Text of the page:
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All text and photos copyright Duncan George.

To see more of this gentleman’s amazing photography, I urge you to go check out his website. You will not be disappointed!

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Life finds a way.

life-finds-a-way(Image: Posted in melbourneer.com)

Nature finds a way.

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Light Pillars!

When it get really cold up here in The Great White North…

Amazing things happen!

light-pillars(Image Credit: Jay Callaghan)

Light pillars captured in Peterborough, Ont., on Feb. 24, 2014!

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light pillar is a visual phenomenon created by the reflection of light from ice crystals with near horizontal parallel planar surfaces. The light can come from the Sun (usually at or low to the horizon) in which case the phenomenon is called a sun pillar or solar pillar. It can also come from the Moon or from terrestrial sources such as streetlights (Wikipedia)

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What if the polar ice caps melted. What would the world look like?

polar-icecap-melt

This National Geographic maps gives some indication as to how our world would change.

(Spoiler Alert: Goodbye Netherlands, Florida, the entire U.S. Eastern Seaboard and Bangladesh!)

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The coldest place on earth.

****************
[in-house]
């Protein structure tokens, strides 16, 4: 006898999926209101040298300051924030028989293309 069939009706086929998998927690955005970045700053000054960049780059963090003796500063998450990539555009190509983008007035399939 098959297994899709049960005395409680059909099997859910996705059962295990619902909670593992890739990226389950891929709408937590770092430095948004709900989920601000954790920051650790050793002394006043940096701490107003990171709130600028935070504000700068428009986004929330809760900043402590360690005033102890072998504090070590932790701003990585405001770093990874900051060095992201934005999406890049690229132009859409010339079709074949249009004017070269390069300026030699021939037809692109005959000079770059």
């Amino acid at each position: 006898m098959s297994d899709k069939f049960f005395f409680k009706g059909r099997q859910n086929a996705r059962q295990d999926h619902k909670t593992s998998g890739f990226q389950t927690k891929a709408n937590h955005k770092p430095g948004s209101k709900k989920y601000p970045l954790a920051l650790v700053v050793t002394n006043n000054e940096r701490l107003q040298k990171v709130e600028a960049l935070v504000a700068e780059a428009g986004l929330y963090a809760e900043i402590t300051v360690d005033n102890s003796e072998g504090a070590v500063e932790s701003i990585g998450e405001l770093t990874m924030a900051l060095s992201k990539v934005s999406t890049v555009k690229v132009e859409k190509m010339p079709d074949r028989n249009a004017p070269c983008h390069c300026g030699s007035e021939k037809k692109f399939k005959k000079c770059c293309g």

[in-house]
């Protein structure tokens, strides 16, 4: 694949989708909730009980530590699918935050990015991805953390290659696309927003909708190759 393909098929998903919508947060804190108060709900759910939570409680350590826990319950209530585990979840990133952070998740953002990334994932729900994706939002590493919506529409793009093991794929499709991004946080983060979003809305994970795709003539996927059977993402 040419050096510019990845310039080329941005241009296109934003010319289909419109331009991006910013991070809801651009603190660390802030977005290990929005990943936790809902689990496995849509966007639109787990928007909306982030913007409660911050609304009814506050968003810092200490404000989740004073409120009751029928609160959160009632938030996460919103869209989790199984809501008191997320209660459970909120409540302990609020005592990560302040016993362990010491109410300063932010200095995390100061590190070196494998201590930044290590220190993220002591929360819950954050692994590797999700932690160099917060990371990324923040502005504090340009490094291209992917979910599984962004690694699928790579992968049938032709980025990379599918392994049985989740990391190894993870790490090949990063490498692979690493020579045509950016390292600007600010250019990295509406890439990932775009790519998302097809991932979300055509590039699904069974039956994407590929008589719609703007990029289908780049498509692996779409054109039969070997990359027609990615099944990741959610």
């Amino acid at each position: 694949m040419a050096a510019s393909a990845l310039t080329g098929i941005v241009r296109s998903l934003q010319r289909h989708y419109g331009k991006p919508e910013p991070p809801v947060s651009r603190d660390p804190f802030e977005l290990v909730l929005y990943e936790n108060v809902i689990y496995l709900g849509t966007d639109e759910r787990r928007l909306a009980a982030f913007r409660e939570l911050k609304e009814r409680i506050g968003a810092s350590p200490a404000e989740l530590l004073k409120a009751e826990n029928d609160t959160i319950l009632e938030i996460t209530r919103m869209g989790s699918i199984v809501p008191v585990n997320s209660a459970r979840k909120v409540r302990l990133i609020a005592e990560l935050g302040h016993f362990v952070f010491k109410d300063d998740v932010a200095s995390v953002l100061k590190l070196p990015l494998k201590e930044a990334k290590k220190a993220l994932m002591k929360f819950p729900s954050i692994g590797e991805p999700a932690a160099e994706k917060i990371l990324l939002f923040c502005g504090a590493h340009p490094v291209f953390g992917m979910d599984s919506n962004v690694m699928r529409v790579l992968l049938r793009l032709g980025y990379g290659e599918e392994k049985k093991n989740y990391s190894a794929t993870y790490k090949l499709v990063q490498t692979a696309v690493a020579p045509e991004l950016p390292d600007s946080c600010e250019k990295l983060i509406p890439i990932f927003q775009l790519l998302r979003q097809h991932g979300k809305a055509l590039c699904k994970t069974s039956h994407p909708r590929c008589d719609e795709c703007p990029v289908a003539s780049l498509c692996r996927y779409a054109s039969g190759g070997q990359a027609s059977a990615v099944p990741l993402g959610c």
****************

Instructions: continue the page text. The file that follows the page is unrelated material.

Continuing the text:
Antarctica. August 10, 2o1o and July 31, 2o13.

coldestplace

-135.8F (-93.2C)!

Mighty brisk, I can tell you that right now.

Puts things in perspective.

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It’s not only the old fir trees that make this photo so awe-inspiring. It’s the clouds across the Dolomite mountains in the background. But most importantly, it is the fact that the image is reflected in waters of Lake Carezza (lit. ‘caress’) with circular ripples moving outwards.

carezza-lake-reflection(Photograph by Antonio Chiumenti)

“Lake Carezza is a pearl of the Dolomites. Nestled between an ancient forest of grand firs and Latemar mountain, it’s a place of legends and beauty—a nymph lives under its emerald waters. I threw a little stone in the water to add a little mystery to the scene.” (Antonio Chiumenti)

(This photo and caption were submitted to the 2013 National Geographic Photo Contest.)

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One of my favourite places in the world is Vermont. Especially the area around Stowe, VT.

Smugglers’ Notch, Vermont

This tree tunnel is simply astonishing! The picture was taken on the way up to Smuggler’s Notch, a Vermont state park.

Trees-SmugglersNotch-VT(Image: Via amazingworldstuffs.com)

The eye-catching foliage starts changing its color in the northern region, in response to many environmental factors, and spreads south as the fall season advances.

waterfall-in-smugglers-notch-john-burk(Image Credit: John Burk)

The actual ‘Notch’ part of Smugglers’ Notch is a tight winding road that snakes its way through one of the prettiest forests in the northeast United States.

I’m a relatively short drive away from Vermont. I must go back and enjoy its splendour once again.